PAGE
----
DAV MN & CVSO Team up to help Veteran

DAV of Minnesota Transportation Coordinators are quick to say our transportation program changes and saves lives, but it truly does. We talk each year about the tens of thousands of miles driven and thousands of Minnesota Veterans who received rides, but we often don’t share the stories of specific moments we know the program is doing what it was meant to do, and how we continue to ensure no Veteran has to neglect their health because they cannot afford transportation.

On Friday May 14th, 2021 a Minnesota County Veteran Service Officer (CVSO) received a phone call, often too familiar, about a resident Veteran who had been discharged from a local VA Medical Center after a recent drug overdose, alone, with no one knowing where he was. This Veteran, like so many others, carries invisible wounds of battle from his service and self-medicates with drugs and alcohol and struggles with mental health. Throughout the night, the CVSO worked to stay in touch with the Veteran’s family and local contacts, just trying to track him down and ensure he was safe. Well into the evening of May 14th the CVSO finally received a call from the Veteran, and they started making plans to change his life. The CVSO worked with VA staff and social workers to secure the Veteran a space at a VA treatment facility that coming week where he would get the tools to overcome his drug and alcohol addiction and lay the ground work for bettering his mental health.

But how was the Veteran supposed to get himself to that facility, located 9 hours away and over 550 miles? This task is daunting to say the least for a healthy person. The CVSO team decided if push came to shove, they would personally drive the Veteran to the facility. They reached out to a DAV of Minnesota Transportation Coordinator to find out if there was any assistance available. DAV of Minnesota Department staff volunteered their department vehicle for the occasion, to ensure VA regulations didn’t get in the way of the veteran getting the help they needed and a volunteer driver rose without hesitation stating “YES, I will drive him!” The CVSO team ensured the Veteran was housed over the weekend in a local motel, even ordering him pizza to make certain he had food and made plans to leave that coming Monday to the facility.

On Monday May 17th, 2021 the CVSO and volunteer met the Veteran, who was not in a lucid state of mind struggling with hallucinations and effects of drug and alcohol use. After a few difficult moments the volunteer driver, a veteran himself, took firm, yet compassionate, control of the situation and stated “OK, I’ve heard enough, lets get on the road” and they started on their 9-hour drive. After a few hours in the vehicle the Veteran confessed to the volunteer if they hadn’t been able to get him to the facility, he had planned on ending his life. During the many hours in transit the Veteran and volunteer connected. They shared stories of their time in service, families, youth, struggles and goals. The Veteran came to trust the volunteer so much, at one point he asked him to pull over and admitted he had alcohol in his suitcase he would like to get rid of before they got to the facility. These men stood next to each other, on the side of a desolate road, and dumped out the bottles ceremoniously as the Veteran stated “No more.”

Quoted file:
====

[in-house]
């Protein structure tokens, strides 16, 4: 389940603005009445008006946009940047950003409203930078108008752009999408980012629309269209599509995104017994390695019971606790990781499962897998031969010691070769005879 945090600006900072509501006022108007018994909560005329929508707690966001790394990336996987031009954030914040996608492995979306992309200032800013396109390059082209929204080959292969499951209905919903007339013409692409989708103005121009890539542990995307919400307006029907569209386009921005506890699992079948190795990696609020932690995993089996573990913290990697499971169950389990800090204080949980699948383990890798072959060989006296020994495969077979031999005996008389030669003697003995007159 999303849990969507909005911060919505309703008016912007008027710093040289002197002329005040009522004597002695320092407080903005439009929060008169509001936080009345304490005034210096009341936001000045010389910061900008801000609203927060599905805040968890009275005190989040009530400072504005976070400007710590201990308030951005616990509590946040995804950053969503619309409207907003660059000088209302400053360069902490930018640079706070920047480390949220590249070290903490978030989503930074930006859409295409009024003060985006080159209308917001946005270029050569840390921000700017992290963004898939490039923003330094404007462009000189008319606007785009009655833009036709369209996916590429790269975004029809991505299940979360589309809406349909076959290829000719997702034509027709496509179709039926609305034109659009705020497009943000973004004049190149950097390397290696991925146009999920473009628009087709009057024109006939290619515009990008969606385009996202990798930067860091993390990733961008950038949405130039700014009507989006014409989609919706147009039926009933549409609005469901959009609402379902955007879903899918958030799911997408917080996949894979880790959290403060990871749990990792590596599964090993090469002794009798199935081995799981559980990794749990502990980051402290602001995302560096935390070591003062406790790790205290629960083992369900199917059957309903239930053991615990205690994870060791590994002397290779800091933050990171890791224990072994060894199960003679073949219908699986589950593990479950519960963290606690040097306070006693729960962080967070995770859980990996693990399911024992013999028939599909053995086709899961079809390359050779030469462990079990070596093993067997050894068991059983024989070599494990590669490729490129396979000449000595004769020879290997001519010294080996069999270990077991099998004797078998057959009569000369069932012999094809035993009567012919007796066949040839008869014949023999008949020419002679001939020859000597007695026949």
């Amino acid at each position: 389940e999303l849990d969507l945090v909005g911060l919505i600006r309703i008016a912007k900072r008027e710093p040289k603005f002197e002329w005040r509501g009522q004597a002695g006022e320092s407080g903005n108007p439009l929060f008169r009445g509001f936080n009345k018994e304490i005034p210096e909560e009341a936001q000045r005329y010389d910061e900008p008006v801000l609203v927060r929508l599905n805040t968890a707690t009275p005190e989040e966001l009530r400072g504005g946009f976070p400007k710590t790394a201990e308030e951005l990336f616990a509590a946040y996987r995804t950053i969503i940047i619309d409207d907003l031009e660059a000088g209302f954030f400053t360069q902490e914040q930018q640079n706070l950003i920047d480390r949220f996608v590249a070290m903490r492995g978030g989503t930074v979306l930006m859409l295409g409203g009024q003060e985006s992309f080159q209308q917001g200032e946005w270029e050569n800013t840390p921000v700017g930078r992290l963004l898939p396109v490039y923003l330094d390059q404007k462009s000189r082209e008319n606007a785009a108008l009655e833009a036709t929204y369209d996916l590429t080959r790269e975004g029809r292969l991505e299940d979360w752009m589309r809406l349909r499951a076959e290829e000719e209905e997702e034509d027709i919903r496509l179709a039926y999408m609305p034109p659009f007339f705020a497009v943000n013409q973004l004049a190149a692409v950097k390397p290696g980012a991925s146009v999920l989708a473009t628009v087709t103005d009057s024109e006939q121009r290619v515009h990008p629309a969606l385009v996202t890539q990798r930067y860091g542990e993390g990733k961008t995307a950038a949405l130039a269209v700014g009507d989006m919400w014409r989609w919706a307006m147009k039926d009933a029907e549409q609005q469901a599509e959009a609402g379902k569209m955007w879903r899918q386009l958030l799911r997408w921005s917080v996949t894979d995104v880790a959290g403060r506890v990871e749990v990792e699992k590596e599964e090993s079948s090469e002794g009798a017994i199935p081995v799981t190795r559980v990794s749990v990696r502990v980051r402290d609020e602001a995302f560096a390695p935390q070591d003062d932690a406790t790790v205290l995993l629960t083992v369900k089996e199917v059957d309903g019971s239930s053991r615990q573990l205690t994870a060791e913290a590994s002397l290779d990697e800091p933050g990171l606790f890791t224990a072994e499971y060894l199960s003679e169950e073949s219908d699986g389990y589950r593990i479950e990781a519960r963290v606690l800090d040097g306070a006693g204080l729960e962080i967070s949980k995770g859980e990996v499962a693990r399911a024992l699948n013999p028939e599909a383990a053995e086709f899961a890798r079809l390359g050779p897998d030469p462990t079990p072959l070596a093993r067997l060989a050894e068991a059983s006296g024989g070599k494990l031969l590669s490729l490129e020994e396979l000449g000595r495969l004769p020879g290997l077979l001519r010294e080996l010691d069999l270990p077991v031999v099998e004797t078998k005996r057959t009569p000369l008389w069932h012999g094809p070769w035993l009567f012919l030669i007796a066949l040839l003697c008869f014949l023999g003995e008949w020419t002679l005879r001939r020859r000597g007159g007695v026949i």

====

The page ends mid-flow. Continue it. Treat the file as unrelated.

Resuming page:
Nearly 18 Veterans die by suicide each day. This is the number recently released by the VA in their 2020 National Veteran Suicide Prevention Annual Report. The abuse of alcohol or drugs is second to depression as the most frequent risk factor for suicidal behavior. Because of the kindness and steadfastness shown by the Minnesota CVSO and DAV Volunteer this veteran did not become another somber statistic and is able to fight another day. Because of thecompassion and humanity shown, this Veteran’s children will still have their father and his wife will still have her husband. Our transportation program is so much more than simply giving rides to VA appointments and our volunteers are beyond basic drivers.